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Newbies don't learn C++

 
 
Miles Bader
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      01-14-2011
Jorgen Grahn <(E-Mail Removed)> writes:
> Two patterns I dislike:
> - Arguments between regulars who know the language. These too often go
> quickly from arguments to an unwillingness to understand, to trench
> warfare, and then into ad hominem attacks.


Totally agree with your post, especially the above point.

Most of the regulars here are smart and knowledgable (though of course
most have the odd blindspot or two), so the frequency with which they
fall into petty bickering at times seems almost surreal...

Has it ever really been any different though? This pattern is not
uncommon in technical newsgroups, and that's been the case as long as
I've been reading them.

-miles

--
Religion, n. A daughter of Hope and Fear, explaining to Ignorance the nature
of the Unknowable.
 
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James Kanze
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      01-14-2011
On Jan 13, 8:46 pm, Ulrich Eckhardt <(E-Mail Removed)> wrote:
> Leigh Johnston wrote:
> > On 13/01/2011 14:45, Dilip wrote:
> >> On Jan 13, 9:18 am, Leigh Johnston<(E-Mail Removed)> wrote:
> >>> A memory leak is the failure to deallocate that which was allocated
> >>> before program termination, end of story.


> >> A dynamically allocated singleton object whose lifetime extends until
> >> the application shuts down is leaking memory? You are stretching the
> >> definition of a "leak".


> > If during program termination the C/C++ runtime or the OS has to cleanup
> > a memory allocation due to a lack of a paired deallocation then that
> > memory allocation is a leak yes.


> If you want to define this term like that, so be it.


There's often a bit of arbitrary in technical definitions, so
you can't argue too much---Leigh (and apparently Microsoft, at
least in some documents) define leak in their own way. The fact
that the definition is practically useless, and doesn't relate
to the non-technical sense, make me shy away from it.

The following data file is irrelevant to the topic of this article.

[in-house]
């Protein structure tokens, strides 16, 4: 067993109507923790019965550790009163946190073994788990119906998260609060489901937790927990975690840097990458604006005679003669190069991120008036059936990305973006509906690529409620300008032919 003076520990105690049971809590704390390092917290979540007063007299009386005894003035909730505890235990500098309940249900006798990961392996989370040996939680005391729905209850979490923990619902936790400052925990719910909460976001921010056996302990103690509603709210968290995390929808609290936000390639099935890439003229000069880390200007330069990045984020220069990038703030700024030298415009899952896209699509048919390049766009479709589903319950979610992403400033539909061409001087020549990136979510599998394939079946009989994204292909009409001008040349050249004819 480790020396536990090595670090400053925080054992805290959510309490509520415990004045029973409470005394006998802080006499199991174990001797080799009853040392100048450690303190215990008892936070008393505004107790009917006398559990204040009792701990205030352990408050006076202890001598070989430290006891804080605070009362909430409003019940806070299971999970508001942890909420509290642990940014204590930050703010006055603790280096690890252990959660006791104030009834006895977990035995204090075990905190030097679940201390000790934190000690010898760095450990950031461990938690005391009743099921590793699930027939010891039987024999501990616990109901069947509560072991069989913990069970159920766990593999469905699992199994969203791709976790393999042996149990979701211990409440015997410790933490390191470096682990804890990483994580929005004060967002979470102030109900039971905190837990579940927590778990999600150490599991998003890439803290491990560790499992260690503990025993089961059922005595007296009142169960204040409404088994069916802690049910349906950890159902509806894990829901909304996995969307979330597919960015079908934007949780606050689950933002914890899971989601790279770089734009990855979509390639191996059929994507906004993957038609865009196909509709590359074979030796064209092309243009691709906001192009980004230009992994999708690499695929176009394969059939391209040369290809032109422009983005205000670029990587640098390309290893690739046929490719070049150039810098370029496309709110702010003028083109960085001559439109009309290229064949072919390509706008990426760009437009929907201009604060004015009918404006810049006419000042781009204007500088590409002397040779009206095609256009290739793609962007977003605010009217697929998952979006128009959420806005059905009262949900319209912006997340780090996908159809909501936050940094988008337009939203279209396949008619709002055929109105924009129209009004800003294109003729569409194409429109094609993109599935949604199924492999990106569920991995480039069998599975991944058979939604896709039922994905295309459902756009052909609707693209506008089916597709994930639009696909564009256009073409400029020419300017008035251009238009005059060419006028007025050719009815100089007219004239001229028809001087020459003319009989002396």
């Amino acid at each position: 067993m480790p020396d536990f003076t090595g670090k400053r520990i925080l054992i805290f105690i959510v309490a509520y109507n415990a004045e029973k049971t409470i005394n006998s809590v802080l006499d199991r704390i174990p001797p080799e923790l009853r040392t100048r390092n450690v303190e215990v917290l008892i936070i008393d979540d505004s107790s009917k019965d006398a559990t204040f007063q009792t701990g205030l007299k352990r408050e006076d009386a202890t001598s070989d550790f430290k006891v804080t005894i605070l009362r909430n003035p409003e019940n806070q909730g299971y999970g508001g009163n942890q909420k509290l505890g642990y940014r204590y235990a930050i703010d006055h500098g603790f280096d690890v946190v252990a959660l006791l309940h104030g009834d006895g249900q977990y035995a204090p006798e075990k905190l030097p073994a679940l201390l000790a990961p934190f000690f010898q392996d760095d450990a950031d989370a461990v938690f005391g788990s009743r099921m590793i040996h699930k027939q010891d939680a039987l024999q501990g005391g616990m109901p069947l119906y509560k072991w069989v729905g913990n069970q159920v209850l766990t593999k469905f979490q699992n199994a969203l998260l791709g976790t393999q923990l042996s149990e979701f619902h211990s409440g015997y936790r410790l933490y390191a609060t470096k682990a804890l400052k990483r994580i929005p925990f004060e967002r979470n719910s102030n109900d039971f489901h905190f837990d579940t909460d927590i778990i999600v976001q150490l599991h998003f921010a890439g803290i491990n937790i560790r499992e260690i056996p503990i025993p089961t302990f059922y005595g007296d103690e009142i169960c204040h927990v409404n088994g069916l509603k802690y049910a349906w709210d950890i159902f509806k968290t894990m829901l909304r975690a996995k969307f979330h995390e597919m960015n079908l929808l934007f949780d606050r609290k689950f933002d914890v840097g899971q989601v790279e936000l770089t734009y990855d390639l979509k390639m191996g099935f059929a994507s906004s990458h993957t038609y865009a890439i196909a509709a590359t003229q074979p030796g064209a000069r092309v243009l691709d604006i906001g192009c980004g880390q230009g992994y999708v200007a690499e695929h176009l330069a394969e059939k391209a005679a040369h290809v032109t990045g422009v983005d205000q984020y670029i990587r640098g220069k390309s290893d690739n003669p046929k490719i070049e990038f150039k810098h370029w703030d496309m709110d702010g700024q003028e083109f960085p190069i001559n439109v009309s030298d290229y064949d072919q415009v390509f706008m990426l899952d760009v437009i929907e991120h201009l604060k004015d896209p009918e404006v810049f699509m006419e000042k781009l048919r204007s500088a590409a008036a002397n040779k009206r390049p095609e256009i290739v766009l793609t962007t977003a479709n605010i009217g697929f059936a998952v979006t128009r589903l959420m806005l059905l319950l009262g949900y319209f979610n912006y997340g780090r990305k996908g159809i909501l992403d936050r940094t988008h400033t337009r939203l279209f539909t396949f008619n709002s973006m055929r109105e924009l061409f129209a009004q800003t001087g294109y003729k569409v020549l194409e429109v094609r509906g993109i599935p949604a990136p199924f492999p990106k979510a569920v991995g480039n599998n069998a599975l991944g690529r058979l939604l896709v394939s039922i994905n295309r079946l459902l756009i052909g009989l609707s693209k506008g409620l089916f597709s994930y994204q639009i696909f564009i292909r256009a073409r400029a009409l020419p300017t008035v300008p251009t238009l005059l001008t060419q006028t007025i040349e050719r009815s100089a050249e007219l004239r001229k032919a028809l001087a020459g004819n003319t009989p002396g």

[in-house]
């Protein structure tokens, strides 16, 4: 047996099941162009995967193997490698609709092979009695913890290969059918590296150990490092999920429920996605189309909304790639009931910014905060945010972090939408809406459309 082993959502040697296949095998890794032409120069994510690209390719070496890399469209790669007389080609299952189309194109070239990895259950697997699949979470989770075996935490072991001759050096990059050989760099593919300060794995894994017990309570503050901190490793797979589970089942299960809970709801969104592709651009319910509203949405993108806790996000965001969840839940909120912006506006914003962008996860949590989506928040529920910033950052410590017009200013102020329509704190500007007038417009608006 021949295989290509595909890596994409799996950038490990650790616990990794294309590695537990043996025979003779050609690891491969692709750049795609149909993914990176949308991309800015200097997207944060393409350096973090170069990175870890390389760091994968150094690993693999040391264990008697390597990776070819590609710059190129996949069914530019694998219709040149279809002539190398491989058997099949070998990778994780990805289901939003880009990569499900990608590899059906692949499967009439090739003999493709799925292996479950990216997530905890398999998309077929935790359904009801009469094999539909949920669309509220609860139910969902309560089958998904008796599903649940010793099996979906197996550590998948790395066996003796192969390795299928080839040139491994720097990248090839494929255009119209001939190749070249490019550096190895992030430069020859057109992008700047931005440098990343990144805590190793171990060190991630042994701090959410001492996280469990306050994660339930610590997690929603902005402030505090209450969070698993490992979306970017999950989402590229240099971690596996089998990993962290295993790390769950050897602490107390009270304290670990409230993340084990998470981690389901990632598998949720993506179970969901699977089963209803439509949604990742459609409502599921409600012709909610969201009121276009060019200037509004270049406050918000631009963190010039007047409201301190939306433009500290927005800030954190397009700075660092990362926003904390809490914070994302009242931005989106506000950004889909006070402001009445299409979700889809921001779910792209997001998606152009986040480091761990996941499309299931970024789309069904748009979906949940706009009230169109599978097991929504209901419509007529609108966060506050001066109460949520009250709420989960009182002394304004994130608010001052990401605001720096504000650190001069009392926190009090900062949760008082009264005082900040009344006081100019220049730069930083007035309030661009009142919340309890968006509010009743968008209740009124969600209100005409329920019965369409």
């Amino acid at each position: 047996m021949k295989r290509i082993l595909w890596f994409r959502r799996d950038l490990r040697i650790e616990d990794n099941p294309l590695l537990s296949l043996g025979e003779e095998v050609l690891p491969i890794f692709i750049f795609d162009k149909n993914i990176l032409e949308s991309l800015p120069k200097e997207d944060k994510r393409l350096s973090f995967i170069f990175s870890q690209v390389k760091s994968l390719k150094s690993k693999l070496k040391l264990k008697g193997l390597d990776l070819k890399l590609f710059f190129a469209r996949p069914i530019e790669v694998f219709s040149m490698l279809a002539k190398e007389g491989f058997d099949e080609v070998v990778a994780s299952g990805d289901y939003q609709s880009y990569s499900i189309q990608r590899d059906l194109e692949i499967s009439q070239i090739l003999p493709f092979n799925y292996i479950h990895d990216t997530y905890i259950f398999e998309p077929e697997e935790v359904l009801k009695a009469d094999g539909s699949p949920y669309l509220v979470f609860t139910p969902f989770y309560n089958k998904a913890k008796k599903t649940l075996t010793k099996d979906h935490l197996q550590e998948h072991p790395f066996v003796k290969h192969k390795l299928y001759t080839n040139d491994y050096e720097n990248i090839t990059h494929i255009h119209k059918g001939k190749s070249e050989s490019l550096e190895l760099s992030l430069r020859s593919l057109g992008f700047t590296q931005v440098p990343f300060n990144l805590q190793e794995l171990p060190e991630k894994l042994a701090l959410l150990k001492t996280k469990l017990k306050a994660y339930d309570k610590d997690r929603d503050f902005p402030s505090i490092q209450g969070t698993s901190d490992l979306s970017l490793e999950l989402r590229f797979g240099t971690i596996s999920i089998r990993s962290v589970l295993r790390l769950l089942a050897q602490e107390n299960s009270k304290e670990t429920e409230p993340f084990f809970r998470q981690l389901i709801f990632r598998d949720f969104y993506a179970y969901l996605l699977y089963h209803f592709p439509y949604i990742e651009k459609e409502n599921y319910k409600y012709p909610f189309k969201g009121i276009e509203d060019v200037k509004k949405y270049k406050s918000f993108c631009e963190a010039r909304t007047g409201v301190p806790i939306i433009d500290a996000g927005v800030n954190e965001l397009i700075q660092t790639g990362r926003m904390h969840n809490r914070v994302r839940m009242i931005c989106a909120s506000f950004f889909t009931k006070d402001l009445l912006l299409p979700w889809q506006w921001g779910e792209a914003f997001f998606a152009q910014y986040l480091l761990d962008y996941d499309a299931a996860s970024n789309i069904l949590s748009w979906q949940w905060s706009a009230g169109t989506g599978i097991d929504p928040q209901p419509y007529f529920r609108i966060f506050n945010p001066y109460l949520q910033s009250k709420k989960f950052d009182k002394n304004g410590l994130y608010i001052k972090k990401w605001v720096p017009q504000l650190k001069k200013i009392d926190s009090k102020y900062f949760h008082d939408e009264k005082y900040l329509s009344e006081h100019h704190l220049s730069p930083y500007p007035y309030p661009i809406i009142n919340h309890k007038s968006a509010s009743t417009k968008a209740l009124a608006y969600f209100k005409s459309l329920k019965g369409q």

[...]
> Instead, the IMHO important property of a resource leak is
> that resources are allocated and not used any more but also
> not released.


That too, doesn't seem to relate to the non-technical meaning of
leak. If a boot leaks, it's not that a little bit of water has
gotten in, it's that water is continually entering. If
a program leaks memory, it's not that a little bit of memory is
not being freed, it's that memory is continually not being
freed.

Note that this has nothing to do with reachability. Memory can
leak even if it is reachable (which is why you can have memory
leaks in Java). With regards to your definition: if such memory
is to be used later, then you have a problem: your program
requires infinite memory in order to run.

I'll admit that my point of view is prejudiced by having worked
on a lot of long running (years) critical and semicritical
applications. Obviously, if you're not going to stop the
program, you really don't care about static destruction. On
the other hand, even a small "leak" (as I define it) will
eventually cause the program to run out of memory.

With regards to Leigh's point of view: I don't consider it
a leak, because it's a one of, and not something continual.
Ideally, I'd like to see a destructor for each constructor, but
from a practical point of view, if the cost of doing so is
a possible order of destruction problem, then it's not worth it.
Engineering is a practical activity, involving trade-offs. In
this case, I prefer a program which is sure to work over one
which meets some abstract ideal (but can fail during shutdown).